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Submitted on
January 24, 2013
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15 (who?)

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Date Taken
Jan 25, 2013, 12:00:39 AM
Adobe Photoshop CS3 Macintosh
Open Question for dA Taxidermists- normal and soft by ksheridan Open Question for dA Taxidermists- normal and soft by ksheridan
So this is Bob. I got him today from Ebay as shop cleanout ready-to-rug coyote, and every piece of that ensemble had Bob written on it in pen. He is tanned and flexible, and his fur is "alright". Not quite premium but certainly not terrible either.

So my somewhat long-winded question to all dA taxidermists is:
Due to money and time constraints, I usually don't get too many cheap critters that aren't tanned explicitly for traditional taxidermy mounts. I was considering either rugging or plushing him. However, this isn't a simple "which should I do to this single critter" question: I'm curious as to which method will be more valuable in the long run, and I do intend to try both in the future. I have completed traditional pedestal mounts and lifesizes so I have a good grasp on the process, and if this coyote was prepared in a different way I probably would have made a traditional lifesize.

So which method sells more readily for coyote? Obviously my first rug or plush isn't going to be awesome but lets assume this is the first in a series leading to something sellable. I just find it hard to imagine there is a decent market for coyote rugs, and clearly there's a level of skill necessary before soft mounts are marketable either, but maybe you know better. If this was YOUR coyote, what would you do and WHY? It's really the 'why' that I'm curious about here. And for anyone who is just a fan and doesn't do taxidermy, would you be more likely to buy a coyote rug or plush, and why?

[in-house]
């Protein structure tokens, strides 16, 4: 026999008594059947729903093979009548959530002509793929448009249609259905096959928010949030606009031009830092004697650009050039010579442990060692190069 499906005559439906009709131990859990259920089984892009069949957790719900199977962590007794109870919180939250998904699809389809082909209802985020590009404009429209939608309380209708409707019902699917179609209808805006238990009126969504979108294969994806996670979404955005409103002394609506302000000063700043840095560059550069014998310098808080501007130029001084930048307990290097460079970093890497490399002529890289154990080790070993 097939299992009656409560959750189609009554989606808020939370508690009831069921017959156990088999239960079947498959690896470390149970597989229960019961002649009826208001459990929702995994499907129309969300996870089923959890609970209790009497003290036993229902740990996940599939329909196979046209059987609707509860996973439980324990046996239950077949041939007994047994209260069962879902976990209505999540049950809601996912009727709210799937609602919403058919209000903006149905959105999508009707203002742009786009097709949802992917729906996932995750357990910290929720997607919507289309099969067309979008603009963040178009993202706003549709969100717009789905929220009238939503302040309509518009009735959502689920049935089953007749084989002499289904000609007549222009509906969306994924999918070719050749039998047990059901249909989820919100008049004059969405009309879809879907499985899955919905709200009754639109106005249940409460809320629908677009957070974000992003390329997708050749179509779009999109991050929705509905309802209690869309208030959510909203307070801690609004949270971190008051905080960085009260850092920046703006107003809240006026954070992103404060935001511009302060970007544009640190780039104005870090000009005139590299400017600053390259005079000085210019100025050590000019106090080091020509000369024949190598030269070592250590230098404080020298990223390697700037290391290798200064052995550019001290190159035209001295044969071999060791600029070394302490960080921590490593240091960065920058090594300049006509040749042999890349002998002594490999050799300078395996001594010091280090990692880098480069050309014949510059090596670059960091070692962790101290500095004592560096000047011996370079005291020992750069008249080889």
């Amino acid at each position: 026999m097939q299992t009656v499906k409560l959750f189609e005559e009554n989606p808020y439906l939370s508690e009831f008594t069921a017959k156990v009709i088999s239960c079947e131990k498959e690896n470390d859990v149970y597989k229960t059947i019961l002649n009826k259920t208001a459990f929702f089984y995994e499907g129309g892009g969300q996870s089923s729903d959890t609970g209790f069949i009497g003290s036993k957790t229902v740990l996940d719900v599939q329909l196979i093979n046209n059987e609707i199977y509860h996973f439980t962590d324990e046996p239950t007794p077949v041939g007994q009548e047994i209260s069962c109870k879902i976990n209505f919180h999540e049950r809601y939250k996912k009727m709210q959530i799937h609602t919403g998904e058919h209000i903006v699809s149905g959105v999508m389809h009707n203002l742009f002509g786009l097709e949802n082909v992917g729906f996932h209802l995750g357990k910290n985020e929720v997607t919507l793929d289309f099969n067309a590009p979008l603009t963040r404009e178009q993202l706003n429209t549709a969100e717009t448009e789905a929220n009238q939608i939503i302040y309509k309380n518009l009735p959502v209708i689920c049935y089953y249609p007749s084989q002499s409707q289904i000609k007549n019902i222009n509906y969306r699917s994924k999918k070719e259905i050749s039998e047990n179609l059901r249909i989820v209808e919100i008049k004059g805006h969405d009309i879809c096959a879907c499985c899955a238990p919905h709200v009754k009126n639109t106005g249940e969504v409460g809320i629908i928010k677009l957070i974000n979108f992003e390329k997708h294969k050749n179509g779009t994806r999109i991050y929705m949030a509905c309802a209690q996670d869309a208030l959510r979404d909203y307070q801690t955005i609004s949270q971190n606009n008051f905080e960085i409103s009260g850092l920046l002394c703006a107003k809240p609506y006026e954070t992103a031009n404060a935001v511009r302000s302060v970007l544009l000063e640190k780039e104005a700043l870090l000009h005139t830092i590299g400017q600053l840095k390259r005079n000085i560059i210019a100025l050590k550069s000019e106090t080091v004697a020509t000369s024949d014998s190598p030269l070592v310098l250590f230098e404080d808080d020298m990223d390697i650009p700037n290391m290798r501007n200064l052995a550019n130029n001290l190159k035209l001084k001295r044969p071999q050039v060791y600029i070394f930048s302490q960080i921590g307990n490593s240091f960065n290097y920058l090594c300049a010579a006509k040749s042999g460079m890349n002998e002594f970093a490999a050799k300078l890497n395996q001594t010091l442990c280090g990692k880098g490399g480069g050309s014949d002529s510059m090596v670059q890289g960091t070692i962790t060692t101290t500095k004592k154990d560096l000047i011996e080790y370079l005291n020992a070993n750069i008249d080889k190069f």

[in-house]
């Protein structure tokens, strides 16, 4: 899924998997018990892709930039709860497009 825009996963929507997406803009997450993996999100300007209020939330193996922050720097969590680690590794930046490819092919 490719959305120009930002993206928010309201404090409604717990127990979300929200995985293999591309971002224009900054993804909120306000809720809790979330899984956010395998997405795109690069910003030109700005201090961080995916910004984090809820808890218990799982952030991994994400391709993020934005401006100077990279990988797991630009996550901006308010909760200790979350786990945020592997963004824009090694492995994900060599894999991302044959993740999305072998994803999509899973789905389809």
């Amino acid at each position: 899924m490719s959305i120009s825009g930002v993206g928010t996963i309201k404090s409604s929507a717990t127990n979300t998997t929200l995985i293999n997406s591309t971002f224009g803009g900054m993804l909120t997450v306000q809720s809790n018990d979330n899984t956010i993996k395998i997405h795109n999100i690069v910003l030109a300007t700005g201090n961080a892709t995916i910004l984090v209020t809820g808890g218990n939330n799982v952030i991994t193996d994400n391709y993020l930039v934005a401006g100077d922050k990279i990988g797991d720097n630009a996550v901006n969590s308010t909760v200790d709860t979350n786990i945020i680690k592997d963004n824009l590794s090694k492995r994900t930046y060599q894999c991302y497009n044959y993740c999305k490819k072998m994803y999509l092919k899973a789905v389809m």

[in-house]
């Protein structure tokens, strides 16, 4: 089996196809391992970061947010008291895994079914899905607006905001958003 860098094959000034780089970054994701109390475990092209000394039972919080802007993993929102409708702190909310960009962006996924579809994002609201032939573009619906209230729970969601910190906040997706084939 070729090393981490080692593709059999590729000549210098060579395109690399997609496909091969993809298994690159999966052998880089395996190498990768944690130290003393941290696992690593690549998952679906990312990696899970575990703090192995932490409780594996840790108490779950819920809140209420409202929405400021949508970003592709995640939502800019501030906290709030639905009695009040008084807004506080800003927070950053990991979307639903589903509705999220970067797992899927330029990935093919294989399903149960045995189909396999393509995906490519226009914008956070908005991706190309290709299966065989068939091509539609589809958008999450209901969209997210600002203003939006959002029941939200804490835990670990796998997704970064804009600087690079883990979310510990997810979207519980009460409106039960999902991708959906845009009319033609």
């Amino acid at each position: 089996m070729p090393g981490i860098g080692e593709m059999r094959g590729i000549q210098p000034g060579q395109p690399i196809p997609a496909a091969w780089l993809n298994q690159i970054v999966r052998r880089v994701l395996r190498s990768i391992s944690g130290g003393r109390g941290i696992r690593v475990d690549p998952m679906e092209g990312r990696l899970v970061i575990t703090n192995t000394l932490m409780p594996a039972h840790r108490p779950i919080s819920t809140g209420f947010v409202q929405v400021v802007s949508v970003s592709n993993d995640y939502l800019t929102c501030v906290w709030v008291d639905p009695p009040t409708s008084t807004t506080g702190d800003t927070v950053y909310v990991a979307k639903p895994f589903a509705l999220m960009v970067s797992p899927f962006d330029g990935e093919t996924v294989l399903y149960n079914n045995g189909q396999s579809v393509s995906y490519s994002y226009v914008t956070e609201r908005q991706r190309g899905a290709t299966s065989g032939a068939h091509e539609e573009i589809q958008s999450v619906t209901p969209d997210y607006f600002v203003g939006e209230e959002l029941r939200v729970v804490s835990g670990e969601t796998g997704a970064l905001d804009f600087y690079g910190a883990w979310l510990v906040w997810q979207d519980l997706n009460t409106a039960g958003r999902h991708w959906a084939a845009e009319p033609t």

And of course, there's a good reason I'm asking here instead of where plushies are teh evulz. ;)

and if for whatever reason you don't want your answer public, note me instead.

EDIT: I have decided based on many responses that Rug would be the best method for Bob. After some work on him today I think he definitely is not ideal for a soft mount. In the future I'd like to do a soft mount and I welcome any opinions, suggestions or recommendations.
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FlashbackPractice Featured By Owner Jan 26, 2013  Student Digital Artist
It all depends on who your market is. I'd say on DA plushes sell super fast where as in the 'real world' most people wouldn't want one. However, hardmount taxidermy sells for more and has a MUCH wider market. Skills in traditional taxidermy will actually give you a JOB as opposed to a hobby.
ksheridan Featured By Owner Jan 26, 2013  Professional General Artist
True. I already do traditional taxidermy primarily. This guy isn't suitable for a lifesize mount though. :)
Knuxtiger4 Featured By Owner Jan 25, 2013  Professional General Artist